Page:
Judicial District of Fairfield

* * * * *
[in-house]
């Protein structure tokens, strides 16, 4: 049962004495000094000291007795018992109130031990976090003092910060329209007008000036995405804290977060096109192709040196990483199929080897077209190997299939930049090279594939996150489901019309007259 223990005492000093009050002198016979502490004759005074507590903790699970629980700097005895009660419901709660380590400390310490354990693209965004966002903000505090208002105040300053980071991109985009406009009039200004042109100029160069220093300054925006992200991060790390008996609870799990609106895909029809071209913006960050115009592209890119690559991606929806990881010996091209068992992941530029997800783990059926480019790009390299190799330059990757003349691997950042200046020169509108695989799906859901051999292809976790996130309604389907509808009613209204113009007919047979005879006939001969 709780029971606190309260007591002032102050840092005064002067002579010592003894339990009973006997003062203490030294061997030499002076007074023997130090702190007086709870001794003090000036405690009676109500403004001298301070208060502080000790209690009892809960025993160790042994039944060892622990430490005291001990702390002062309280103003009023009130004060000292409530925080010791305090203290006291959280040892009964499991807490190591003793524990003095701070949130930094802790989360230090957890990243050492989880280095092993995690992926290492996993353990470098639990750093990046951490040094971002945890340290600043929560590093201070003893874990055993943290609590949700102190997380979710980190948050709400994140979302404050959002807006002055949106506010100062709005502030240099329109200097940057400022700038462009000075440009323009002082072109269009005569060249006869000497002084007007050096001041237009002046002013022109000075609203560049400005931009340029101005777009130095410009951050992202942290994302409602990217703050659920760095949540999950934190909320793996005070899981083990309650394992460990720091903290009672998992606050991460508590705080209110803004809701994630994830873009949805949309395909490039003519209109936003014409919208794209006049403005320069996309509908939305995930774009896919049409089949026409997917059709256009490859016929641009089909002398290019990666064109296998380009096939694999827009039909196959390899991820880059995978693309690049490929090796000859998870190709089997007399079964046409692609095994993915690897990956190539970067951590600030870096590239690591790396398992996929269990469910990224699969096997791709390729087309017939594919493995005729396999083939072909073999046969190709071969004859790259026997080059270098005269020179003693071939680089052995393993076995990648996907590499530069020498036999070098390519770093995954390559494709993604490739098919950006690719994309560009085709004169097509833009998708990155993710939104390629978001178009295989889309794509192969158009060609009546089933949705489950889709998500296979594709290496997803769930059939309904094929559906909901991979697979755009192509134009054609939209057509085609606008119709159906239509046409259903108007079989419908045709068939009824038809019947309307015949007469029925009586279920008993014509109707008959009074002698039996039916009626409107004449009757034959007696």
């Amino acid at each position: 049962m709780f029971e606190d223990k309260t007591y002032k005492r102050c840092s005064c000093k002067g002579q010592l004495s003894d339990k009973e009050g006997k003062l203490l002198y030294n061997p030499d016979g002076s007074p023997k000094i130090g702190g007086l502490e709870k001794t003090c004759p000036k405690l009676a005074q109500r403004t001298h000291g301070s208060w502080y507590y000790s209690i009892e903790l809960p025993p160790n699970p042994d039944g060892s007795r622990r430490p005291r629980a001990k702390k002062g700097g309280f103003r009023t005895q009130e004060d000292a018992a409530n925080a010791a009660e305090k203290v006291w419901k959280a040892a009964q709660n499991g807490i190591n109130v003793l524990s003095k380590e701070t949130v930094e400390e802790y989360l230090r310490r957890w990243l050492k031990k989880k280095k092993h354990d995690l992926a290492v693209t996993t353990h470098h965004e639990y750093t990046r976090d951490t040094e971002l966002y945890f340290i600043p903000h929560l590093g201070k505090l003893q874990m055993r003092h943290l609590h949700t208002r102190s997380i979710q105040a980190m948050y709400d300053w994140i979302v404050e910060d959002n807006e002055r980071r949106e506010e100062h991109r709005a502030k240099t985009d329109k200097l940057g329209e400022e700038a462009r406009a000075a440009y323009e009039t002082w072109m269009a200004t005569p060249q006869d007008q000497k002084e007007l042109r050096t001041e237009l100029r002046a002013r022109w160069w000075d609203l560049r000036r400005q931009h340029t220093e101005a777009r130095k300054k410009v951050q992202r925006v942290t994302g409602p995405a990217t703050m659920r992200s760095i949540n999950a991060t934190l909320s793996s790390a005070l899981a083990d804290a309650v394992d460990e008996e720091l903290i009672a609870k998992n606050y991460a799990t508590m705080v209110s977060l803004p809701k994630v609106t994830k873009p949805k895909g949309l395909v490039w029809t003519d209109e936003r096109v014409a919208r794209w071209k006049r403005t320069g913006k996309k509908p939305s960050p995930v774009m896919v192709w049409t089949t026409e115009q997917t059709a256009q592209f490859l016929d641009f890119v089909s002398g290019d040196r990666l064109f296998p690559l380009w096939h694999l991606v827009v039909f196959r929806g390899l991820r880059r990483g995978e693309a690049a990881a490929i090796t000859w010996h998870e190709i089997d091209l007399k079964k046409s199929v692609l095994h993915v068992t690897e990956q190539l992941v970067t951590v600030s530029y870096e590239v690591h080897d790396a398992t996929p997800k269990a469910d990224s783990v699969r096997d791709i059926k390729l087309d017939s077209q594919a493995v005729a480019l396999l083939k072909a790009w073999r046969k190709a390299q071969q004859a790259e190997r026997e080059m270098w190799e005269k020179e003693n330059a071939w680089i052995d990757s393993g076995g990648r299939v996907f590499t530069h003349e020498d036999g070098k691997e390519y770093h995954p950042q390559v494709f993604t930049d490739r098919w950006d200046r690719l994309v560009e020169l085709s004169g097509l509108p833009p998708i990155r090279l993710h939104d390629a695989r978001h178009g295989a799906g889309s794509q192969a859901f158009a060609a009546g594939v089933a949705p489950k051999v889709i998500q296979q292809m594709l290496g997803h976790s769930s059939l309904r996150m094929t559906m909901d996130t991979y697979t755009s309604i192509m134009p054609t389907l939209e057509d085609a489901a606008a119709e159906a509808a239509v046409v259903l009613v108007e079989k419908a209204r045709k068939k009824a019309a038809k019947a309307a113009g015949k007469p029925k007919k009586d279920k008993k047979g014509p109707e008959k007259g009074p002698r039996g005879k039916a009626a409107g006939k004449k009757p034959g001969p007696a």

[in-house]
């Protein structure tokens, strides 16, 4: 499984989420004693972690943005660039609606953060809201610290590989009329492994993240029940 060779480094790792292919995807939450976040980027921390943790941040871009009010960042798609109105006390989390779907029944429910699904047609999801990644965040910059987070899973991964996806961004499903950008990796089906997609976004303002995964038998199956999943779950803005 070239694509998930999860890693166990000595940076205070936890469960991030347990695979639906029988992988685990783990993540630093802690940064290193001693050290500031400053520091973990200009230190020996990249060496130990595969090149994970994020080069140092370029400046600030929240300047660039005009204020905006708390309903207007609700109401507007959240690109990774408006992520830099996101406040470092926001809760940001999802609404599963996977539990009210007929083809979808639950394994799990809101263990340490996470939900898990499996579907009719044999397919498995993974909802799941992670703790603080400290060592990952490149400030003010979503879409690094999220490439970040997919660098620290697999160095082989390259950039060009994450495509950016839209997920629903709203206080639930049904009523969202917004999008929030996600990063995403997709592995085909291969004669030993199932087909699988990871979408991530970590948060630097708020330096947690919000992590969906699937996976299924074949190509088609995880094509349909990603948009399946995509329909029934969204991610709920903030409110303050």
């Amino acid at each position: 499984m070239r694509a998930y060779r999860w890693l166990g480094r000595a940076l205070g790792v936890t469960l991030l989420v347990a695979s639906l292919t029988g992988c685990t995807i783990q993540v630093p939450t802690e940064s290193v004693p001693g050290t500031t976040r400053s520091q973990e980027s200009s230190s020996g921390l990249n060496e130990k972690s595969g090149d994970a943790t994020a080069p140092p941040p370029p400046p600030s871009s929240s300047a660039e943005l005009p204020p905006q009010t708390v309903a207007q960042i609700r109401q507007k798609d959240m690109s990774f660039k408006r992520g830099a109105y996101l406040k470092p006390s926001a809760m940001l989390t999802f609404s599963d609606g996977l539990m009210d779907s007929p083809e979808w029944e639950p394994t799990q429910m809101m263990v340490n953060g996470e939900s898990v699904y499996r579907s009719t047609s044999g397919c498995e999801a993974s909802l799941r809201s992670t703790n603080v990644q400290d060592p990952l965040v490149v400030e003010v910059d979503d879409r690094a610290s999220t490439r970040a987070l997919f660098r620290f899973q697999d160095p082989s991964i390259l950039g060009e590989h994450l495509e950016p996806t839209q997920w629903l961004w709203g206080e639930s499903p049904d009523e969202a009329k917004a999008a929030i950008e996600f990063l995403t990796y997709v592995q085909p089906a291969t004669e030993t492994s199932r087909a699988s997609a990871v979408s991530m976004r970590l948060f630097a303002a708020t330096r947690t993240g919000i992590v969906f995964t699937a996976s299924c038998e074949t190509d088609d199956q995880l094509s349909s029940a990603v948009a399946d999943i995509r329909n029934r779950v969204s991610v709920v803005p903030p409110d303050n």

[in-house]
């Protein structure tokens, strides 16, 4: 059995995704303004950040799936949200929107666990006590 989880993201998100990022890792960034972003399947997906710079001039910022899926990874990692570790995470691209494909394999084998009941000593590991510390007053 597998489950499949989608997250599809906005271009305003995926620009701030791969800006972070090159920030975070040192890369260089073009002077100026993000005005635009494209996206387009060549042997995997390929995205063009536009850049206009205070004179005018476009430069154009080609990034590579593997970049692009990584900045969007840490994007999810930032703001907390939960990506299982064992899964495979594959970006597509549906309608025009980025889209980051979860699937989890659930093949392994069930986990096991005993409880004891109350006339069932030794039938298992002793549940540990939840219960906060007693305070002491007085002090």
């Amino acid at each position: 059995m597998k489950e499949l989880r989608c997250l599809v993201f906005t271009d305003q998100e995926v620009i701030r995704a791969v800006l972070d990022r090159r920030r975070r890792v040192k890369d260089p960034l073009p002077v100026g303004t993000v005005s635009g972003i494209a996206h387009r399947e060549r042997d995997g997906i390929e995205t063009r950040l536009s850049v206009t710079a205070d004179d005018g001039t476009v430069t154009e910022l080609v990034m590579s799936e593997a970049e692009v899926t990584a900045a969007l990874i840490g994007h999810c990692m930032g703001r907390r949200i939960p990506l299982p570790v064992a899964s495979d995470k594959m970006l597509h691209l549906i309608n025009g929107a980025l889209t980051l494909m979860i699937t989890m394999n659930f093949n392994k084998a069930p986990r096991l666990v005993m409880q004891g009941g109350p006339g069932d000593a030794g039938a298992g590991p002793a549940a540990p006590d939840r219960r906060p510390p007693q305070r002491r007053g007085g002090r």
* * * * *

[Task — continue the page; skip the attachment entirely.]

Statutes of Limitations; Fraudulent Concealment; Fiduciary Relationships; Whether, Because Defendant Accountants and Plaintiff were not in a Fiduciary Relationship, Defendants did not have the Burden of Proving that the Statute of Limitations was not Tolled by the Fraudulent Concealment Statute.  The plaintiff brought this professional malpractice action against his former accountant, Larry Sax, and his accounting firm (collectively, the defendants), alleging that, after having identified the plaintiff as a real estate investor on his income tax returns for several years, Sax arbitrarily changed the plaintiff’s status to “an individual engaged in the business of real estate” and that this change caused the plaintiff to suffer adverse tax consequences.  The defendants moved for summary judgment, claiming that the action was barred by the applicable statute of limitations.  The trial court agreed and granted the motion.  On appeal, the plaintiff argued that the trial court’s ruling was improper because the statute of limitations had been tolled by the fraudulent concealment statute, General Statutes § 52-595.  He maintained that, because he and the defendants had been in a fiduciary relationship, the defendants had the burden to prove that the elements of fraudulent concealment could not be established.  He opined that because the defendants had failed to satisfy their burden, the trial court should have denied the motion for summary judgment.  The Appellate Court (139 Conn. App. 386) disagreed and affirmed the trial court’s judgment, concluding that the plaintiff had failed to sustain his burden of demonstrating that a genuine issue of material fact existed as to whether the parties were in a fiduciary relationship.  The court reasoned that the plaintiff hired the defendants merely to prepare his annual income tax returns and to provide advice concerning his tax liability, not to manage his personal or business affairs.  Accordingly, the court decided that the parties’ relationship did not involve a unique degree of trust and confidence.  The court further opined that the mere fact that the defendants had prepared the plaintiff’s tax returns for seventeen years and that the plaintiff trusted and had confidence in the defendants’ superior professional abilities did not alter the nature of the defendants’ services, which, the court opined, did not give rise to a fiduciary relationship.  To conclude otherwise, the court emphasized, would transform virtually every relationship involving the provision of professional services into a fiduciary relationship.  In this appeal, the Supreme Court will determine whether the Appellate Court properly affirmed the trial court’s decision to grant the defendants’ motion for summary judgment.